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Jeddah Takes Positive Step on Long Road to Peace in Ukraine

The war in Ukraine has lasted almost 18 months, bringing much death, displacement and destruction. But there is no immediate end in sight.

Sadly, hostilities are escalating. Ukraine continues with a counteroffensive and has started to use cluster bombs provided by the United States.

Drones are attacking Russian ships in the Black Sea. Moscow, meanwhile, has withdrawn from a grain export deal brokered by the United Nations and its missiles continue to rain down on Ukrainian cities.

While these developments make a peace deal more unlikely, every effort is needed to put one in place.

The two-day conference in Jeddah last weekend, organised by Saudi Arabia and attended by 42 countries, was a positive step. The results, as expected, were modest.

No joint statement was issued. But the fact it took place and attracted nations with different views was encouraging.

China’s presence at the talks was significant, given its close ties with Russia. Eurasian affairs envoy Li Hui attended and met US National Security Adviser Jake Sullivan on the sidelines.

The conference provided a platform for Beijing to present its 12-point peace plan. European countries were represented along with India, Brazil, and South Africa.

Crucially, there was a delegation from Ukraine. But there was one notable absentee: Russia was not invited.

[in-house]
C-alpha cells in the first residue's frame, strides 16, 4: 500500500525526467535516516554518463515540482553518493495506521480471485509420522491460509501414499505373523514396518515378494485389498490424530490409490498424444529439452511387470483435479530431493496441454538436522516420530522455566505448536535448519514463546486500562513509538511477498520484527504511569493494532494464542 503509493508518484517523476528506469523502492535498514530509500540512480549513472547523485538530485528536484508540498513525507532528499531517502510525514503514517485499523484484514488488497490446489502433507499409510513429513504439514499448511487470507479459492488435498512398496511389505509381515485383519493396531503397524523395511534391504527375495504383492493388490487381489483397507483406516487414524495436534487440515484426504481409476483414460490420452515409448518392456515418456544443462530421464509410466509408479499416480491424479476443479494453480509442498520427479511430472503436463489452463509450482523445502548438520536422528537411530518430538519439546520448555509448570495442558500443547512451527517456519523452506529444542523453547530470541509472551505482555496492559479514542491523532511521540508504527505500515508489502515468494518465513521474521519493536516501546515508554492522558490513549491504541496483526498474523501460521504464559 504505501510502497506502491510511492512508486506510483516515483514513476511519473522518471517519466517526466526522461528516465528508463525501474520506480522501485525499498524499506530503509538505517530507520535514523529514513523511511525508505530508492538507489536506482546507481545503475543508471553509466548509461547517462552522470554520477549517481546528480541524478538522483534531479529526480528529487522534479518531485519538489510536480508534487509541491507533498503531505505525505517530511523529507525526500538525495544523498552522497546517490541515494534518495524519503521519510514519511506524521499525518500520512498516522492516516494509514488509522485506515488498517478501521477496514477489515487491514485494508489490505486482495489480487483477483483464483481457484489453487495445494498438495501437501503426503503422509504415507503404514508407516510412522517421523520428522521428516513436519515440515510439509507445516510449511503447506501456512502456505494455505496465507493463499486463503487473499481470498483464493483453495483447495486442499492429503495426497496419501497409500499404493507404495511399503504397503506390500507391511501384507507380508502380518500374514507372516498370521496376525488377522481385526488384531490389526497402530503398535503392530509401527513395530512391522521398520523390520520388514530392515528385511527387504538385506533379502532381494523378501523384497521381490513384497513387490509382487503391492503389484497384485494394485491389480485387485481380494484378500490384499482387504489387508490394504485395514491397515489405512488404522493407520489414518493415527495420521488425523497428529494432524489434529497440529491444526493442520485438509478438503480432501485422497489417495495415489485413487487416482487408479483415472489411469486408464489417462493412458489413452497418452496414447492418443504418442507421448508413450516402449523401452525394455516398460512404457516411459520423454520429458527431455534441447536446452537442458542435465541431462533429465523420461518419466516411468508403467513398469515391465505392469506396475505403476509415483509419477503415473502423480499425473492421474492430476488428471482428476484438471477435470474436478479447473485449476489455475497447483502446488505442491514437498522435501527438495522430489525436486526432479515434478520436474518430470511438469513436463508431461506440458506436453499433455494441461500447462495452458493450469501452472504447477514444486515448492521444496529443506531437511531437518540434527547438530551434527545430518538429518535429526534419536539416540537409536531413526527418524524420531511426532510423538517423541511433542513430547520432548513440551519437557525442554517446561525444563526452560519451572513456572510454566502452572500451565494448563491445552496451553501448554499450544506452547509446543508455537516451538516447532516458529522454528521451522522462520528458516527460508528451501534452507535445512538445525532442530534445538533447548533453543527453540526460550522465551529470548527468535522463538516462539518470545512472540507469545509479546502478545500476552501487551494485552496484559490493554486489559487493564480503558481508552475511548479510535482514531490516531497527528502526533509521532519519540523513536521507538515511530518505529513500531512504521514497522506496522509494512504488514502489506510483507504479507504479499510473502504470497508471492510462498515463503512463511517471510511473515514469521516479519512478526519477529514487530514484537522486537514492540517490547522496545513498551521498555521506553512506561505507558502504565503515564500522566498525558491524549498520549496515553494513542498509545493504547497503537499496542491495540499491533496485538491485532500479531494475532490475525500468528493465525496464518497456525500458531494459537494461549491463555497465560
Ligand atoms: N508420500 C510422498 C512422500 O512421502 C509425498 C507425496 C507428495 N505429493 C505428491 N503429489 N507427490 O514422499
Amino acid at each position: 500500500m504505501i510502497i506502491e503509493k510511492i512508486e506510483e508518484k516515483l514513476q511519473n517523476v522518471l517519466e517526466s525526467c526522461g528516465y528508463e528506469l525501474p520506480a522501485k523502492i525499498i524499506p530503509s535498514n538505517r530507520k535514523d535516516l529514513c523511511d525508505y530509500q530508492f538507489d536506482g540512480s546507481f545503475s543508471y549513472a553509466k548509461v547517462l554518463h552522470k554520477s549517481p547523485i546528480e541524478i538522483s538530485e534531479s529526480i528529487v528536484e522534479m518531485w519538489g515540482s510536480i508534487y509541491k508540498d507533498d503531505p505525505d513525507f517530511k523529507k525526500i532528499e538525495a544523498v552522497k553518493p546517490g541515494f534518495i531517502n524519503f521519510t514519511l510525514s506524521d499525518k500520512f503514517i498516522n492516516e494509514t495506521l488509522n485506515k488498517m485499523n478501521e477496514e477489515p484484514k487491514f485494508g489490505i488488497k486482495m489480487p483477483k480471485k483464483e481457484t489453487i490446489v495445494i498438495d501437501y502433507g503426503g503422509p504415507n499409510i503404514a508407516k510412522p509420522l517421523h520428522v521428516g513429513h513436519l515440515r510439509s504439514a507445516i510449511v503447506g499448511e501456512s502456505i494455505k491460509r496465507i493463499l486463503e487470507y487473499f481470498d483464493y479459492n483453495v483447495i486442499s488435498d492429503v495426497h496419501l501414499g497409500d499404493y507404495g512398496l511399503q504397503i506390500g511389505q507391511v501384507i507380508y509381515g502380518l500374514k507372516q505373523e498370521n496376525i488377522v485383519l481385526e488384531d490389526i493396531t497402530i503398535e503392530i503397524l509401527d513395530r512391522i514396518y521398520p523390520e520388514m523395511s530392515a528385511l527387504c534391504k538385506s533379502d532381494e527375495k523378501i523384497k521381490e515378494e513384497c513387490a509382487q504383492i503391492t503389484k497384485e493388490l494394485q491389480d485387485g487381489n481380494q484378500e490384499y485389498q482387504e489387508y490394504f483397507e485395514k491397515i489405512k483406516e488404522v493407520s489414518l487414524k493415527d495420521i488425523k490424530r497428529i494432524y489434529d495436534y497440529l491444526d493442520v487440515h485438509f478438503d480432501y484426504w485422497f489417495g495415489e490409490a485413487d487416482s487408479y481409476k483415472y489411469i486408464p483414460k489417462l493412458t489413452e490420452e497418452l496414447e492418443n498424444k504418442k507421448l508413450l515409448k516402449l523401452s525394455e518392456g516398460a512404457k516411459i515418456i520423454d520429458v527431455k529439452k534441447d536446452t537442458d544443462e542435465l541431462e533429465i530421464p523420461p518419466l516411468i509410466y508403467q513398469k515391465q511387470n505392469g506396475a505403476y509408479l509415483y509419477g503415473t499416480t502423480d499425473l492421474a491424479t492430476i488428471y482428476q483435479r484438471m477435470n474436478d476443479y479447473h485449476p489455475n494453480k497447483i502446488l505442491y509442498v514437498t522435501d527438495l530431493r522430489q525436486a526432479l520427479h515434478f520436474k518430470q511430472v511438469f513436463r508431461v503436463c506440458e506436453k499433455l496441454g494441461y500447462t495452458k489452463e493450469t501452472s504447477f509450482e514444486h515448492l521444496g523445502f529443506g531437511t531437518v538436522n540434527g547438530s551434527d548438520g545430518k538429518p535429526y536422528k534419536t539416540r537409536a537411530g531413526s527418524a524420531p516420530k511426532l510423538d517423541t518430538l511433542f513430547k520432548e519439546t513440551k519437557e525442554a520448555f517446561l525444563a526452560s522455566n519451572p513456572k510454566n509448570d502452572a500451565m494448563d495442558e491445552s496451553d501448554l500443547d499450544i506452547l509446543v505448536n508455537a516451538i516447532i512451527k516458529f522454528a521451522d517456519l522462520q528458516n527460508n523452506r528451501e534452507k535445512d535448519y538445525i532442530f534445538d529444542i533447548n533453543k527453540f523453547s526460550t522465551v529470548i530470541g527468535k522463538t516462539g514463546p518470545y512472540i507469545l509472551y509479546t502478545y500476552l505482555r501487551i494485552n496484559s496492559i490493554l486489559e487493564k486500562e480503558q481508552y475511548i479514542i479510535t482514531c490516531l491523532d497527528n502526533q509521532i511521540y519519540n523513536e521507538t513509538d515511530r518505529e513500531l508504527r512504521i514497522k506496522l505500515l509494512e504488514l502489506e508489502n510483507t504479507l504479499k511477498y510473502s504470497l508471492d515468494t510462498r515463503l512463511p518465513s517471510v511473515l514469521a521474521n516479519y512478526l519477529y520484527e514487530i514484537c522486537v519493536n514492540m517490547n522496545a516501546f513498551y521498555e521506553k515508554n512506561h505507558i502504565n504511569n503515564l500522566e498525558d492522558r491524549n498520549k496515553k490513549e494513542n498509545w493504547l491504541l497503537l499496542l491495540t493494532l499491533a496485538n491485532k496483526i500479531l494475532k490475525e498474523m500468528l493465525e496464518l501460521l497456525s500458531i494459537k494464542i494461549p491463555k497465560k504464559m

Moscow criticised the conference which it described as a “futile” attempt by the West to rally support for Kyiv among countries of the Global South. But the balanced composition of the participants, including both ardent Western supporters of Ukraine as well as nations that have adopted a neutral stance, was important.

Saudi Arabia has strong energy ties with Moscow. China’s foreign minister, Wang Yi, spoke with his Russian counterpart soon after the talks ended.

Russia is being kept informed of developments as no peace deal will ever be struck without Moscow’s participation.

The conference, no doubt, served Saudi Arabia’s broader aims of furthering its international influence and mending strained ties with the US. But the meeting appears to have been broadly well-received by those attending.

Differences have been recognised and consensus reached on some core principles. Working groups are to be established in areas such as nuclear safety, food security, and humanitarian aid.

There are hopes further meetings will be held.

No meaningful peace negotiations are likely to start until after the summer, when the results of Ukraine’s counteroffensive become clear. There will ultimately be a need to resolve the core issue of whether Russia will, as part of any deal, be willing to relinquish all the territory it controls in Ukraine.

But the world needs broad and determined international efforts to bring this terrible conflict to an end. The conference in Jeddah is, at least, a start.

Source : SCMP